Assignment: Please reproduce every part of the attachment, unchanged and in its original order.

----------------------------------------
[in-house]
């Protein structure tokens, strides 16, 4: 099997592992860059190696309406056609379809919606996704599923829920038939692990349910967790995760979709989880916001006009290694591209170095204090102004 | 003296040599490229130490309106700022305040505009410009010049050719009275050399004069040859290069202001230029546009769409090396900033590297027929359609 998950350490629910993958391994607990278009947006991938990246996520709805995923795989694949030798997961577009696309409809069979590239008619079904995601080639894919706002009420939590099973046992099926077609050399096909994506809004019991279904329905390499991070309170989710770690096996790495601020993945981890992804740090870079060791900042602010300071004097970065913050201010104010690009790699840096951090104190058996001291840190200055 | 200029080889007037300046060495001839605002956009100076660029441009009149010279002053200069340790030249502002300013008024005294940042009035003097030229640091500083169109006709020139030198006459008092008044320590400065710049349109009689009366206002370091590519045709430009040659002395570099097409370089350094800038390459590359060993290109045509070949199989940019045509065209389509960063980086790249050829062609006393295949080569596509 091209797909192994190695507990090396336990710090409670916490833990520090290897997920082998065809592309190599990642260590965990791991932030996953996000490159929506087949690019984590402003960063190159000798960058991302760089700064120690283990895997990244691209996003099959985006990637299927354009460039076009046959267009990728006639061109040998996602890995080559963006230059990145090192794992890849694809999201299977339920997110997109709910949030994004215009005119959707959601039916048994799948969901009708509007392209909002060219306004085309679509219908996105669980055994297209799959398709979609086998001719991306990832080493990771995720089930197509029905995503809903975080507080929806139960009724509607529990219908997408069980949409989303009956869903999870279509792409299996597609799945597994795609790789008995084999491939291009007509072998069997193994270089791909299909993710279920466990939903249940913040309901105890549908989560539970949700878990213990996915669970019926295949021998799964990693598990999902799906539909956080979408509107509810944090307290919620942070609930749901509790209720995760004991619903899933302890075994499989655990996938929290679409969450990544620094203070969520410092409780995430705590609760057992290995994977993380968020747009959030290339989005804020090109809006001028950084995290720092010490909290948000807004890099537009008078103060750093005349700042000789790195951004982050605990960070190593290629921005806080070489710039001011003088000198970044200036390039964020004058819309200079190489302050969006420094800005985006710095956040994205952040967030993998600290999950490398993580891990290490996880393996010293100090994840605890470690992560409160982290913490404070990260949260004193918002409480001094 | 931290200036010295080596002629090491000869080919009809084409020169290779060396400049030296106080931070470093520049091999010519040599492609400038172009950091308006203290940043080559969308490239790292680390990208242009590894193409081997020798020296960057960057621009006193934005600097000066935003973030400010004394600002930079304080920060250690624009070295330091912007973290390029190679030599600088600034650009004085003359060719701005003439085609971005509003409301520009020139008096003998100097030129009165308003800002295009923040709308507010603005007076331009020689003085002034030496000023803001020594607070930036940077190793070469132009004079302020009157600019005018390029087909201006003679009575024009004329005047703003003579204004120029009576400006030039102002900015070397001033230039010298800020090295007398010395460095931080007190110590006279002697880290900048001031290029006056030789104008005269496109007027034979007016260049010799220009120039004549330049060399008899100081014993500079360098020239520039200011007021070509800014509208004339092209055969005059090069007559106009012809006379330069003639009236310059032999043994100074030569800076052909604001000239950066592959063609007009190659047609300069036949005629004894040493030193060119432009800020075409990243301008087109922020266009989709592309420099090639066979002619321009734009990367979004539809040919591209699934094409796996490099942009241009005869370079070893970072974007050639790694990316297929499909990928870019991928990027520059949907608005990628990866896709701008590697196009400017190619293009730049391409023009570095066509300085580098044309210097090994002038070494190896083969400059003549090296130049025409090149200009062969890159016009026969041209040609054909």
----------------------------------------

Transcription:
[in-house]
């Protein structure tokens, strides 16, 4: 099997592992860059190696309406056609379809919606996704599923829920038939692990349910967790995760979709989880916001006009290694591209170095204090102004 | 003296040599490229130490309106700022305040505009410009010049050719009275050399004069040859290069202001230029546009769409090396900033590297027929359609 998950350490629910993958391994607990278009947006991938990246996520709805995923795989694949030798997961577009696309409809069979590239008619079904995601080639894919706002009420939590099973046992099926077609050399096909994506809004019991279904329905390499991070309170989710770690096996790495601020993945981890992804740090870079060791900042602010300071004097970065913050201010104010690009790699840096951090104190058996001291840190200055 | 200029080889007037300046060495001839605002956009100076660029441009009149010279002053200069340790030249502002300013008024005294940042009035003097030229640091500083169109006709020139030198006459008092008044320590400065710049349109009689009366206002370091590519045709430009040659002395570099097409370089350094800038390459590359060993290109045509070949199989940019045509065209389509960063980086790249050829062609006393295949080569596509 091209797909192994190695507990090396336990710090409670916490833990520090290897997920082998065809592309190599990642260590965990791991932030996953996000490159929506087949690019984590402003960063190159000798960058991302760089700064120690283990895997990244691209996003099959985006990637299927354009460039076009046959267009990728006639061109040998996602890995080559963006230059990145090192794992890849694809999201299977339920997110997109709910949030994004215009005119959707959601039916048994799948969901009708509007392209909002060219306004085309679509219908996105669980055994297209799959398709979609086998001719991306990832080493990771995720089930197509029905995503809903975080507080929806139960009724509607529990219908997408069980949409989303009956869903999870279509792409299996597609799945597994795609790789008995084999491939291009007509072998069997193994270089791909299909993710279920466990939903249940913040309901105890549908989560539970949700878990213990996915669970019926295949021998799964990693598990999902799906539909956080979408509107509810944090307290919620942070609930749901509790209720995760004991619903899933302890075994499989655990996938929290679409969450990544620094203070969520410092409780995430705590609760057992290995994977993380968020747009959030290339989005804020090109809006001028950084995290720092010490909290948000807004890099537009008078103060750093005349700042000789790195951004982050605990960070190593290629921005806080070489710039001011003088000198970044200036390039964020004058819309200079190489302050969006420094800005985006710095956040994205952040967030993998600290999950490398993580891990290490996880393996010293100090994840605890470690992560409160982290913490404070990260949260004193918002409480001094 | 931290200036010295080596002629090491000869080919009809084409020169290779060396400049030296106080931070470093520049091999010519040599492609400038172009950091308006203290940043080559969308490239790292680390990208242009590894193409081997020798020296960057960057621009006193934005600097000066935003973030400010004394600002930079304080920060250690624009070295330091912007973290390029190679030599600088600034650009004085003359060719701005003439085609971005509003409301520009020139008096003998100097030129009165308003800002295009923040709308507010603005007076331009020689003085002034030496000023803001020594607070930036940077190793070469132009004079302020009157600019005018390029087909201006003679009575024009004329005047703003003579204004120029009576400006030039102002900015070397001033230039010298800020090295007398010395460095931080007190110590006279002697880290900048001031290029006056030789104008005269496109007027034979007016260049010799220009120039004549330049060399008899100081014993500079360098020239520039200011007021070509800014509208004339092209055969005059090069007559106009012809006379330069003639009236310059032999043994100074030569800076052909604001000239950066592959063609007009190659047609300069036949005629004894040493030193060119432009800020075409990243301008087109922020266009989709592309420099090639066979002619321009734009990367979004539809040919591209699934094409796996490099942009241009005869370079070893970072974007050639790694990316297929499909990928870019991928990027520059949907608005990628990866896709701008590697196009400017190619293009730049391409023009570095066509300085580098044309210097090994002038070494190896083969400059003549090296130049025409090149200009062969890159016009026969041209040609054909």